Association for Behavior Analysis International

The Association for Behavior Analysis International® (ABAI) is a nonprofit membership organization with the mission to contribute to the well-being of society by developing, enhancing, and supporting the growth and vitality of the science of behavior analysis through research, education, and practice.


35th Annual Convention; Phoenix, AZ; 2009

Event Details

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Symposium #254
CE Offered: BACB
Verbal Operants and Derived Stimulus Relations
Sunday, May 24, 2009
2:00 PM–3:20 PM
North 127
Area: VRB/EAB; Domain: Experimental Analysis
Chair: Caio F. Miguel (California State University, Sacramento)
CE Instructor: Elise A. Stokes, M.Ed.
Abstract: This symposium presents basic and applied research on the emergence of novel verbal relations and novel stimulus-stimulus relations. Four studies will be presented, in which the participants were typically developing children or children diagnosed with autism. In all four studies, the training of topography-based verbal operants resulted in novel conditional discriminations, the training of conditional discriminations led to the emergence of topography-based verbal relations, or both. Applied and theoretical implications will be discussed.
The Effects of Multiple-Tact Training on the Emergence of Naming and Categorization by Children with Autism
CAIO F. MIGUEL (California State University, Sacramento), Vissy V Kobari (California State University, Sacramento), Katharine Woods Findlay (California State University, Sacramento)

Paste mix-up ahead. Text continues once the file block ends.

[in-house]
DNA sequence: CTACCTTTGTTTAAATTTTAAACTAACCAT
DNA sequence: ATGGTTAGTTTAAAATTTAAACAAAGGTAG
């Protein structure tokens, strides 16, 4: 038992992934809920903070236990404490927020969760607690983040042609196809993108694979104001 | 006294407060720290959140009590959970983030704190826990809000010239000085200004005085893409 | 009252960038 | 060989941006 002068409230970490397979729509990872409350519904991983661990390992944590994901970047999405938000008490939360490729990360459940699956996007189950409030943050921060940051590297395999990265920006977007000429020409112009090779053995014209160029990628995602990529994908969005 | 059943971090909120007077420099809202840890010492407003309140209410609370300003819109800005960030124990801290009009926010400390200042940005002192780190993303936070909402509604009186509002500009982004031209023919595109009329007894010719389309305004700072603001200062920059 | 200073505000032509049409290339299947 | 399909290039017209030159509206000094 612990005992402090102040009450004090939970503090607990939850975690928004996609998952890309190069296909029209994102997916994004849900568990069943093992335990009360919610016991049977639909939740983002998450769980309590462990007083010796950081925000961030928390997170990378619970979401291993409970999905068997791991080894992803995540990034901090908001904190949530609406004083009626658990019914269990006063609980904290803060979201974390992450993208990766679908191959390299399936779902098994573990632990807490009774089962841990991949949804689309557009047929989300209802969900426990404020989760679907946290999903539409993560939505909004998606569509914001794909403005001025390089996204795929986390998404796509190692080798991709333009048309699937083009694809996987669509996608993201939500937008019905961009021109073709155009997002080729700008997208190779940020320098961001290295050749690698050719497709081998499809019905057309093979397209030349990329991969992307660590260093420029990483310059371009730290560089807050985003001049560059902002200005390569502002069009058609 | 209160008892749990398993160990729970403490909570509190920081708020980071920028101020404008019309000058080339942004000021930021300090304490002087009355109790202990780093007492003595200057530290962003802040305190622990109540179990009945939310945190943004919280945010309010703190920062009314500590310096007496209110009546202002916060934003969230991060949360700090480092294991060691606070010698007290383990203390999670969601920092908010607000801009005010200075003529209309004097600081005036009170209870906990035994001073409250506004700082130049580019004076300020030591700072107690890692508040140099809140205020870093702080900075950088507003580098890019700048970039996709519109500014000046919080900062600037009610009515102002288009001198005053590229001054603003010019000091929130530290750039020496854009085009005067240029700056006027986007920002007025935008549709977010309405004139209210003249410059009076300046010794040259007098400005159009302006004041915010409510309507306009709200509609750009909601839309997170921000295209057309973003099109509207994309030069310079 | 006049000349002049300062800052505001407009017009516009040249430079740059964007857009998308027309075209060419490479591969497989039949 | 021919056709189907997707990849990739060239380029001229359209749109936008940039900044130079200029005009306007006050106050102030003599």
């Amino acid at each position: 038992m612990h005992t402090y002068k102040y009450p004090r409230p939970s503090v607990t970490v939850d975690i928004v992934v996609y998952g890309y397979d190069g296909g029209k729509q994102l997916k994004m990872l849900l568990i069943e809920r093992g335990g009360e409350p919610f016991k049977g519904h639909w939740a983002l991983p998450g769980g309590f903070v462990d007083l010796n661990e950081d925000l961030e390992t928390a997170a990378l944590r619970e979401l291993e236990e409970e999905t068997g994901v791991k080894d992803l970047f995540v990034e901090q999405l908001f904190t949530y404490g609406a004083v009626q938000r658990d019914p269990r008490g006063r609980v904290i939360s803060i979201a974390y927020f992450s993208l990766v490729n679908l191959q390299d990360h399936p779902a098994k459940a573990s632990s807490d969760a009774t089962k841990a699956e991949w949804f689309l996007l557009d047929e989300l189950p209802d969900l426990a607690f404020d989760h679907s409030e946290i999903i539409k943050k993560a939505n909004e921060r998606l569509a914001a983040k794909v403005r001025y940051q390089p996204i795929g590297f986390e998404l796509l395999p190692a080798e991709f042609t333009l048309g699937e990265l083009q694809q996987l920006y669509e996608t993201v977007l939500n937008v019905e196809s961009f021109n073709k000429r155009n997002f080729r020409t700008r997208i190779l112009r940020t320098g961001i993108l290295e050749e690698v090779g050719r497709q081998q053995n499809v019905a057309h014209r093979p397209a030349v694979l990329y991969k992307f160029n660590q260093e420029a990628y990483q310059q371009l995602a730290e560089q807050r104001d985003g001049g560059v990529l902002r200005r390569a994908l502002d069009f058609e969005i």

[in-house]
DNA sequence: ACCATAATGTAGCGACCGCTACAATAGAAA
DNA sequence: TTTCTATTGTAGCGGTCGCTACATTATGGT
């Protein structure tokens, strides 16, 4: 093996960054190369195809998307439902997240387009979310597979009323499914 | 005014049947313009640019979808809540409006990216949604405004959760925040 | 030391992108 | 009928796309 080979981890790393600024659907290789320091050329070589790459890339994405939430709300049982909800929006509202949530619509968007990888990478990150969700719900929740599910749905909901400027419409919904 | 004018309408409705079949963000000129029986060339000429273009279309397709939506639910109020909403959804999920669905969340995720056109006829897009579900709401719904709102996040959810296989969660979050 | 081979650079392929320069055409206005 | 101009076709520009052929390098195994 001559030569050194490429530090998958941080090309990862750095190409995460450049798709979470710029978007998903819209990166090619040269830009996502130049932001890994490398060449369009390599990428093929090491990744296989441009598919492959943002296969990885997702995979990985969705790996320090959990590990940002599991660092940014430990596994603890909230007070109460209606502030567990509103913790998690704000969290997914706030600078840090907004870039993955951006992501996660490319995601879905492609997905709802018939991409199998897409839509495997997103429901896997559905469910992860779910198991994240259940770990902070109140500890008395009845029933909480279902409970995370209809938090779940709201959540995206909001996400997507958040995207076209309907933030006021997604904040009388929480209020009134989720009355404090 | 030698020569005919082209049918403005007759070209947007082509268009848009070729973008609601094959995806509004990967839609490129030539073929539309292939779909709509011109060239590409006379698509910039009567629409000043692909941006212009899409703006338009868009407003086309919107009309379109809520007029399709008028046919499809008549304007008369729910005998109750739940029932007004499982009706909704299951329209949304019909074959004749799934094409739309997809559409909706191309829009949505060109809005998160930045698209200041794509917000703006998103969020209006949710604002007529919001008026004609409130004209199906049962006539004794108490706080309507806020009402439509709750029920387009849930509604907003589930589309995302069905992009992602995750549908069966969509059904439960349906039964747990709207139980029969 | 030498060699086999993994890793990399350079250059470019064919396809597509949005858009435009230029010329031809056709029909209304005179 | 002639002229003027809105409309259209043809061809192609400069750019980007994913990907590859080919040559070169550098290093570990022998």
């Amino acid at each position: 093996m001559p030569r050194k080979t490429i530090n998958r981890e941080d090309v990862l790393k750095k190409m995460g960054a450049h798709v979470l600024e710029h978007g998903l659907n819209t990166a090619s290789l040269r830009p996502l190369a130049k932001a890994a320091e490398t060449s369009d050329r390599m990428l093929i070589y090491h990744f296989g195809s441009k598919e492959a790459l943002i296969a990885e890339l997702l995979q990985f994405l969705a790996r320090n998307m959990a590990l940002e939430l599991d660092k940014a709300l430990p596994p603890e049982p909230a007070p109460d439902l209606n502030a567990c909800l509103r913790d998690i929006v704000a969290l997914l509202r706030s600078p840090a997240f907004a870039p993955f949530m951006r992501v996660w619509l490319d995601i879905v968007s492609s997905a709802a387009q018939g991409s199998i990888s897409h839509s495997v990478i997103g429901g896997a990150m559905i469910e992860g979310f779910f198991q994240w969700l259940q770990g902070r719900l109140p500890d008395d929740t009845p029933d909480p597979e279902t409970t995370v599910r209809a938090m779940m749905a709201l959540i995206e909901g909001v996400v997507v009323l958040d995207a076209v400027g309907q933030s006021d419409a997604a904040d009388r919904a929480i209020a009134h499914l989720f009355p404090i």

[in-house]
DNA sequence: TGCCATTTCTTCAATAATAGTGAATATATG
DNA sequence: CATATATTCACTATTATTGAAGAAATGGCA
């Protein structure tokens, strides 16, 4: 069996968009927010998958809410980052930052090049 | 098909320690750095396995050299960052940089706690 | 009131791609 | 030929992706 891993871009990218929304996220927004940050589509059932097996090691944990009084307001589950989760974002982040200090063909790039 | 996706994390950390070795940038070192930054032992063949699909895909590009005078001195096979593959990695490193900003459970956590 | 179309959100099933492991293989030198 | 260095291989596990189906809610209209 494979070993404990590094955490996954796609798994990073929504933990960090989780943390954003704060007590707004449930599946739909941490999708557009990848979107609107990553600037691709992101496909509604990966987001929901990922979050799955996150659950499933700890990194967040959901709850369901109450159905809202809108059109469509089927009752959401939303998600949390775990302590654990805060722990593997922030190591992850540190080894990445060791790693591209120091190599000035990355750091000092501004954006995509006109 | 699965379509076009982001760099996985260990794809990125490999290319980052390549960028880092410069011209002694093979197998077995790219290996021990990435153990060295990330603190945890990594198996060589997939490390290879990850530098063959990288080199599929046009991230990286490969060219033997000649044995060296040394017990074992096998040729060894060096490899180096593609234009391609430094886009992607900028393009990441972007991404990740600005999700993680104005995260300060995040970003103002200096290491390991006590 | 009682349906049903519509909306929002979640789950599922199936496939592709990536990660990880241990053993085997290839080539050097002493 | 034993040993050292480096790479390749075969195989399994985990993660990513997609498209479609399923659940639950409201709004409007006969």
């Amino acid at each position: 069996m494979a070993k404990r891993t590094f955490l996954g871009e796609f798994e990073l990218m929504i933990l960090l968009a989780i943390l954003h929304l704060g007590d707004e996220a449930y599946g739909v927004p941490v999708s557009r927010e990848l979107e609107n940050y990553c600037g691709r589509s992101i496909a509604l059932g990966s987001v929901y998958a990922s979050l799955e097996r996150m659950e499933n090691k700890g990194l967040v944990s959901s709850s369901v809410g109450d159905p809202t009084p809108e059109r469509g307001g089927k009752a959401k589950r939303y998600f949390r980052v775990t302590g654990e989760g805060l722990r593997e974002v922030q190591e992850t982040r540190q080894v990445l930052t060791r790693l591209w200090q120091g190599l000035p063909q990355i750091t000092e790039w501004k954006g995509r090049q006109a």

Abstract: Recent studies have demonstrated that the skill of sorting objects or pictures by category develops with no direct training when typically-developing children learn to label pictures and objects with a common category name. This methodology is yet to be tested with children with developmental disabilities. The purpose of the current study was to evaluate whether multiple-tact training would produced novel categorization in children with autism. Participants included two children diagnosed with autism, ages 5 and 6. The effects of training were evaluated using a non-concurrent multiple-baseline across participants design. During pre and posttraining probes, participants were assessed on whether they would (1) correctly match pictures belonging to the same category (i.e., categorization) and (2) select the correct stimuli when hearing their category names (i.e., listener behavior). During multiple-tact training participants were taught to tact the name and category of nine pictures belonging to three different categories. Both children, who did not categorize or emit listener behaviors correctly during pretraining were able to do so during posttraining probes. These results suggest that multiple-tact training may be an efficient way to produce naming and categorization in children diagnosed with autism.
Intraverbal Naming and Emergent Visual-Visual Conditional Discriminations
ANNA I. PETURSDOTTIR (Texas Christian University), Charlotte Lynn Carp (Texas Christian University), Sean Peterson (Texas Christian University)